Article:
Dusty Horne’s Sound & Fury
Pleasance Queen Dome
3rd – 29th Aug (14.30)
Script: Stagecraft: Performance:
Dusty Horne’s Sound and Fury is a bubbling pool of cinematic sound creations, forged in the mind-vaults of the eccentric and energetic Dusty. With a certain Nicholas as her loyal sidekick, Dusty takes us on a journey through the images, the sounds and the films of the 1960s. Taking her seat amidst within the movie-making pantheon, she wants to prove her worth buy adding her peculiar genius in the art of adding soundscapes to the world of cinema. With a collection of household stage-props and a backdrop of cinematic memorabilia, this production has been well-thought out and designed with a passionate heart. As Jack Foley and Alfred Hitchcock brought to life with a box of stones and a bucket of water, Dusty delivers her muse with fun, sharpness and the occasional dramatic outburst, a well chiseled character determined to have her place in cinematic history.
While crazy black hair and an extroverted look added to Dusty’s mystique, her stage presence was simply gripping – she held good eye-contact with all the audience, who were soon invited to participate in the show and with Tom, Chloe Disney and myself soon executing the sounds with wood, celery and a wet dusters, creating the soundtrack to the Hitchcock classic, The Birds. With pieces of celery flying around the room and water dripping down my leg to the sound of Chloe’s seagull howls, it all made perfect sense. Meanwhile, the relationship between Dusty and Nicholas was played out with a real warmth and sadness, creating a separate story of true friendship.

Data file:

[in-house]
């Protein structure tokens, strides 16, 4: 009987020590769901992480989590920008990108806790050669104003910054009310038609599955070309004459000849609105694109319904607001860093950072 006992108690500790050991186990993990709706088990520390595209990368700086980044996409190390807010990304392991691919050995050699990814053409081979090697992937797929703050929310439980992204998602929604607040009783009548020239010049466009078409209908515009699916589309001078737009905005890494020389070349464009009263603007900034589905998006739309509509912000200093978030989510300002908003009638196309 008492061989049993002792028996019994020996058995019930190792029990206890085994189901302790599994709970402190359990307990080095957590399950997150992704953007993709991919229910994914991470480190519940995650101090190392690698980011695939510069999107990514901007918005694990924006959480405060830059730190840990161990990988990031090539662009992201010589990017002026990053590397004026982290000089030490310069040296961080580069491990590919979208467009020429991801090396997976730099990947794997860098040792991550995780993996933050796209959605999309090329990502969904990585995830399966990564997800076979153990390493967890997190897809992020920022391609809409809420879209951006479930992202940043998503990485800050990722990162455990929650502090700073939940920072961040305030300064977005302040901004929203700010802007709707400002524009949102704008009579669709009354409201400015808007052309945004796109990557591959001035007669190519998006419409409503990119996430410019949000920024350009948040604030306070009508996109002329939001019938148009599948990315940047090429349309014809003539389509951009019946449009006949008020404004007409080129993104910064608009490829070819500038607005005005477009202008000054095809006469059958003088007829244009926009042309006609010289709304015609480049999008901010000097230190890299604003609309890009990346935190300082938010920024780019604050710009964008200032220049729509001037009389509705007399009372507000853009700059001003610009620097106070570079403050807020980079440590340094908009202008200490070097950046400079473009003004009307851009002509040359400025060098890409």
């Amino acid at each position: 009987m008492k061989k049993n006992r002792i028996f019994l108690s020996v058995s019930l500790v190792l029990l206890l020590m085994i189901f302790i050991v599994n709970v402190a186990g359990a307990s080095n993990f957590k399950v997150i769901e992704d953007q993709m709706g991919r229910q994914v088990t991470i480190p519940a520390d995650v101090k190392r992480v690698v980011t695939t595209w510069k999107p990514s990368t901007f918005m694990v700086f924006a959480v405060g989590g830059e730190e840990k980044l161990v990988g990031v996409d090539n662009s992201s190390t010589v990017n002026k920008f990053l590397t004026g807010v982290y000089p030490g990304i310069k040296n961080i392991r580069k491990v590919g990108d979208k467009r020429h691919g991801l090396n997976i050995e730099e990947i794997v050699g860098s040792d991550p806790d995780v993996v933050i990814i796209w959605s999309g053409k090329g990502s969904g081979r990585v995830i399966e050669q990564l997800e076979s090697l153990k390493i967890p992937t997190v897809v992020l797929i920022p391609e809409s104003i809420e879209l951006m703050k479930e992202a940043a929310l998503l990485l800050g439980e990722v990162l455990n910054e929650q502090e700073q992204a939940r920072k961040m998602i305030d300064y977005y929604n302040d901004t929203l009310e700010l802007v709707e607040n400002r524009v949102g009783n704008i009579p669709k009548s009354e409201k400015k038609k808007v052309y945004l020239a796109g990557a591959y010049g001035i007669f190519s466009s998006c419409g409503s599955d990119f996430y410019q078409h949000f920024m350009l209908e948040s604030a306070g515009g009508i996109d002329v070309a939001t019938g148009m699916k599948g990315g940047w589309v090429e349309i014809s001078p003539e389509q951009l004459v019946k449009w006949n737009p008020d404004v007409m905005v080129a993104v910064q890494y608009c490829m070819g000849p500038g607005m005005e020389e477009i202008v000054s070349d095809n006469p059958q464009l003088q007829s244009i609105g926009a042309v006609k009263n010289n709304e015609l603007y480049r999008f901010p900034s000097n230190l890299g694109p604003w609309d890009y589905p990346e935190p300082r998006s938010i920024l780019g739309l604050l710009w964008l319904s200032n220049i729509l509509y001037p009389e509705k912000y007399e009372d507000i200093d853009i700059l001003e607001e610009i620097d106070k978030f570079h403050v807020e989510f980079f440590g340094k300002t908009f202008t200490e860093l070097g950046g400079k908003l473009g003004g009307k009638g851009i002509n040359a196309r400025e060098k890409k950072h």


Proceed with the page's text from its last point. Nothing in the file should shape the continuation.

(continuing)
Despite having only two central characters ,the show held its own, where I found combining diverse and nicely trimmed acting with the world of cinema a veritable gust of fresh air! The hour flew by, when it felt like only 30 minutes, a sure sign of a good production. It is dramatic, funny, factual , turbulent, and full of magic. Where else could one discover how the sound of a rubber glove on a wash board doubles for an alien crab’s claw scraping along a rock formation!!!! If you are a cinema lover, dramatics art lover, pop-art 60s lover, film lover and even just a curious character who enjoys a trip back in time, then this show is for you. Sublime and soothing to the eye, this show shone a different light on the cacophonous sounds we hear in films. Quirky and entertaining, I was pleasantly contented with the structure and delivery of the show… a great start to year’s this Fringe.
Reviewer : Raymond Speedie